From the Gap Car Park ( Nire (S27684 12842)
) we followed the path signposted for the Nire Lakes crossing the Nire in clear spate after the recent snow, traces of which adhered to the cliffs surrounding the northern Sgilloge Lough making it appear like a terraced amphitheatre. The ground rose steeply and was absolutely sodden and wobbly to walk on for several hundred metres as we continued upwards to the melody of a skylark and plaintive cries of newborn lambs before patches of ice appeared making the turf firmer to walk on. Bog then gave way to heather interspersed with large conglomerate boulders on the steep lip of the corrie (height 501m). Sunlight danced on the surface of its inky water as we traversed the western shoreline past the ruins of a possible booley, admiring the waterfall roaring away and throwing up clouds of mist in the SE corner of the corrie. We located a gully which we climbed to take us onto the Comeragh Plateau some 730m above (described separately).
From here, the views north of the snow-capped Knockmealdown and Galty Mountains, the twin Sgilloge Loughs below and the spiky ridge of Knockanaffrin to the east were magnificent. Traversing a path eastwards along the edge of the cliffs we located the top of the waterfall (B (S300 112)
) marked by shimmering rainbows and the phenomenon, sean bhean ag caitheamh tobac. The spray blown back along the stream created strange ice encrustations resembling salt formations that shone like jewels from the surrounding cliffs, while nearby stood a frigid miniature ice-army seemingly guarding the old woman who was puffing her pipe somewhere below. I dared not look back as we left lest I was turned to a pillar of salt! Passing the gully we had climbed we headed above Curraghduff and ascended Coumfea North Top past frozen peat hags with icicles like wax candles dripping from them. From here we headed to the somewhat featureless summit of Coumfea (C (S295 097)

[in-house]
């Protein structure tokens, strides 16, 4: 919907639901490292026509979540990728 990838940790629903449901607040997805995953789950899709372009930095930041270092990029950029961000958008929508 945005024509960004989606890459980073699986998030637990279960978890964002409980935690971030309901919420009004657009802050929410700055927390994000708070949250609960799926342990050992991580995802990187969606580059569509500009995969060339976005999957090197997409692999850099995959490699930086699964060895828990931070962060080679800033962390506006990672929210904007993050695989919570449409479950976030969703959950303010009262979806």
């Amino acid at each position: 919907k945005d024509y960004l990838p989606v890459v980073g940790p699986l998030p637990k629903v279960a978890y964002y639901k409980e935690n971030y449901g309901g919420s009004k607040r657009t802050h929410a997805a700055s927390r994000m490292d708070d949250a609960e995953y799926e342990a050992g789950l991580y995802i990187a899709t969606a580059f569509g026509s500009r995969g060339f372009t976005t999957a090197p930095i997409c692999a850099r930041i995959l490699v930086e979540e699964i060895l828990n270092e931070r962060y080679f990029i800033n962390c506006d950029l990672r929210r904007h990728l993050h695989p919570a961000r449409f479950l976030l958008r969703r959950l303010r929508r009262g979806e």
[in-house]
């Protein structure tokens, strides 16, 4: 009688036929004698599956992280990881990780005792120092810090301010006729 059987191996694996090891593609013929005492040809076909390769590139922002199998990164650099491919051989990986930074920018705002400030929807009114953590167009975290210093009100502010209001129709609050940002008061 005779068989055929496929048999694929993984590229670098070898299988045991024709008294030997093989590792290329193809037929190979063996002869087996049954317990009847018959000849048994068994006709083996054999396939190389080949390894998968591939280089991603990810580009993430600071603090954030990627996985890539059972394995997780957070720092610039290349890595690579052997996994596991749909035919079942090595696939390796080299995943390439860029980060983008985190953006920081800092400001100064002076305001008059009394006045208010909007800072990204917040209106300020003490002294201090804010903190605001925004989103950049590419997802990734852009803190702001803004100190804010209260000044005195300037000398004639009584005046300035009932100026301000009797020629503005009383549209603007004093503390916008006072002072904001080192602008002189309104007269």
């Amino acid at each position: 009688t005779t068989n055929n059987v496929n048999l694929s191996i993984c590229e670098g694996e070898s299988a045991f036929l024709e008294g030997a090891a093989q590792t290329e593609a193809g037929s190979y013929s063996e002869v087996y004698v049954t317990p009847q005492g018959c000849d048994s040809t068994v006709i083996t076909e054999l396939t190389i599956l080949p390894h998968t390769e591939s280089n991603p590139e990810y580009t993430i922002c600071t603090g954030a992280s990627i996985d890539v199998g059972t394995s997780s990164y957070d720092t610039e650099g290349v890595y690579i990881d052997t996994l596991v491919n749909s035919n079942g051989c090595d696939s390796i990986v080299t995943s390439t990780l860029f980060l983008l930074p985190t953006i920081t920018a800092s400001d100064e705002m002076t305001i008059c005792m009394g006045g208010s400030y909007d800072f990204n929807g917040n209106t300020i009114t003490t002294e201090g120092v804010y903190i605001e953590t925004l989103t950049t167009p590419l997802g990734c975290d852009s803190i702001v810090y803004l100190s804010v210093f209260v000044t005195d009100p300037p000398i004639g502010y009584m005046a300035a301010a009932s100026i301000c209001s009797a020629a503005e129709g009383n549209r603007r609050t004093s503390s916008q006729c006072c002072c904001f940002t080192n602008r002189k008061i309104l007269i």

) across peat surrounded by patches of pink and white gravel enjoying views of Dungarvan Bay to the south and one or two other walkers in the distance.
We descended Coumfea traversing the path round the top of Coumalocha. The views down rocky gullies that looked climbable to the hummocky ground below set with deep blue loughs contrasting with verdant moss and russets of bracken and heather were splendid. Coumfea West Top with its minute pile of stones serving as a cairn was our next objective before we headed NW down the gentle slopes of Lyre Mountain before striking NE past the ruins of a former cottage, wondering what human dramas had once been played out under its roof. We carefully crossed a rushing tributary of the Nire at D (S276 117)
and followed a sheep path above it towards a gate leading onto a track that passed a deserted farm. Crossing the river via a makeshift bridge we followed this track up to the surfaced road some 500m from the car park, arriving there 6.5 hours and 14km later. Linkback: mountainviews.ie/summit/81/comment/4588/